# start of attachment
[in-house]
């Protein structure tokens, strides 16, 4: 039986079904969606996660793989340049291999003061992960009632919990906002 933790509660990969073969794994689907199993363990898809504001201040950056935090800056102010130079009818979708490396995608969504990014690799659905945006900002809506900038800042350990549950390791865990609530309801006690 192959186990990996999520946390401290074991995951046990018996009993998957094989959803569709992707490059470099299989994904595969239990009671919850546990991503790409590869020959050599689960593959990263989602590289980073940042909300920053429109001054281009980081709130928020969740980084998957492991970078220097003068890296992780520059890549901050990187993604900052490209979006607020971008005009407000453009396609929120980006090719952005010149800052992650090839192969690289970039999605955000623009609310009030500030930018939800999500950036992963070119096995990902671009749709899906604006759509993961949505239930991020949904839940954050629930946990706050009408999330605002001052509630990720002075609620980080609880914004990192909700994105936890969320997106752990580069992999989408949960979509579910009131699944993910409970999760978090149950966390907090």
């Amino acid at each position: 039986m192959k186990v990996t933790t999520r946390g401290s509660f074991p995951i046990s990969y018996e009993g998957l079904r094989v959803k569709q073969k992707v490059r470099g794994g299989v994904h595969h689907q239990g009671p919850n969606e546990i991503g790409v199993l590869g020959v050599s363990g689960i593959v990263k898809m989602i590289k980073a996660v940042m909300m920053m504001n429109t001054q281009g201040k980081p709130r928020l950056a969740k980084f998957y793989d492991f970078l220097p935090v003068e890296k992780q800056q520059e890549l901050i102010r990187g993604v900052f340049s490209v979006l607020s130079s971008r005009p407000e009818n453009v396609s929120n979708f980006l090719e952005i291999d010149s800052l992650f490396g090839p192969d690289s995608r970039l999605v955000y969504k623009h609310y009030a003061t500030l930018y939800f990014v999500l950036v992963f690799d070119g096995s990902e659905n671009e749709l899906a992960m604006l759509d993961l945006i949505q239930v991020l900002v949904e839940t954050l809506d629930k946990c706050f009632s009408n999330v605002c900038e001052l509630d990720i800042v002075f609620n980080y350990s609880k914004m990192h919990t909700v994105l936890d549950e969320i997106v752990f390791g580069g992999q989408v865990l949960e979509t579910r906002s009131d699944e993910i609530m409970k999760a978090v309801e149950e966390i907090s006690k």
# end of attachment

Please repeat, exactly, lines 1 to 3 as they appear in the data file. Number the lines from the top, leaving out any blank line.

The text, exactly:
[in-house]
């Protein structure tokens, strides 16, 4: 039986079904969606996660793989340049291999003061992960009632919990906002 933790509660990969073969794994689907199993363990898809504001201040950056935090800056102010130079009818979708490396995608969504990014690799659905945006900002809506900038800042350990549950390791865990609530309801006690 192959186990990996999520946390401290074991995951046990018996009993998957094989959803569709992707490059470099299989994904595969239990009671919850546990991503790409590869020959050599689960593959990263989602590289980073940042909300920053429109001054281009980081709130928020969740980084998957492991970078220097003068890296992780520059890549901050990187993604900052490209979006607020971008005009407000453009396609929120980006090719952005010149800052992650090839192969690289970039999605955000623009609310009030500030930018939800999500950036992963070119096995990902671009749709899906604006759509993961949505239930991020949904839940954050629930946990706050009408999330605002001052509630990720002075609620980080609880914004990192909700994105936890969320997106752990580069992999989408949960979509579910009131699944993910409970999760978090149950966390907090």
């Amino acid at each position: 039986m192959k186990v990996t933790t999520r946390g401290s509660f074991p995951i046990s990969y018996e009993g998957l079904r094989v959803k569709q073969k992707v490059r470099g794994g299989v994904h595969h689907q239990g009671p919850n969606e546990i991503g790409v199993l590869g020959v050599s363990g689960i593959v990263k898809m989602i590289k980073a996660v940042m909300m920053m504001n429109t001054q281009g201040k980081p709130r928020l950056a969740k980084f998957y793989d492991f970078l220097p935090v003068e890296k992780q800056q520059e890549l901050i102010r990187g993604v900052f340049s490209v979006l607020s130079s971008r005009p407000e009818n453009v396609s929120n979708f980006l090719e952005i291999d010149s800052l992650f490396g090839p192969d690289s995608r970039l999605v955000y969504k623009h609310y009030a003061t500030l930018y939800f990014v999500l950036v992963f690799d070119g096995s990902e659905n671009e749709l899906a992960m604006l759509d993961l945006i949505q239930v991020l900002v949904e839940t954050l809506d629930k946990c706050f009632s009408n999330v605002c900038e001052l509630d990720i800042v002075f609620n980080y350990s609880k914004m990192h919990t909700v994105l936890d549950e969320i997106v752990f390791g580069g992999q989408v865990l949960e979509t579910r906002s009131d699944e993910i609530m409970k999760a978090v309801e149950e966390i907090s006690k």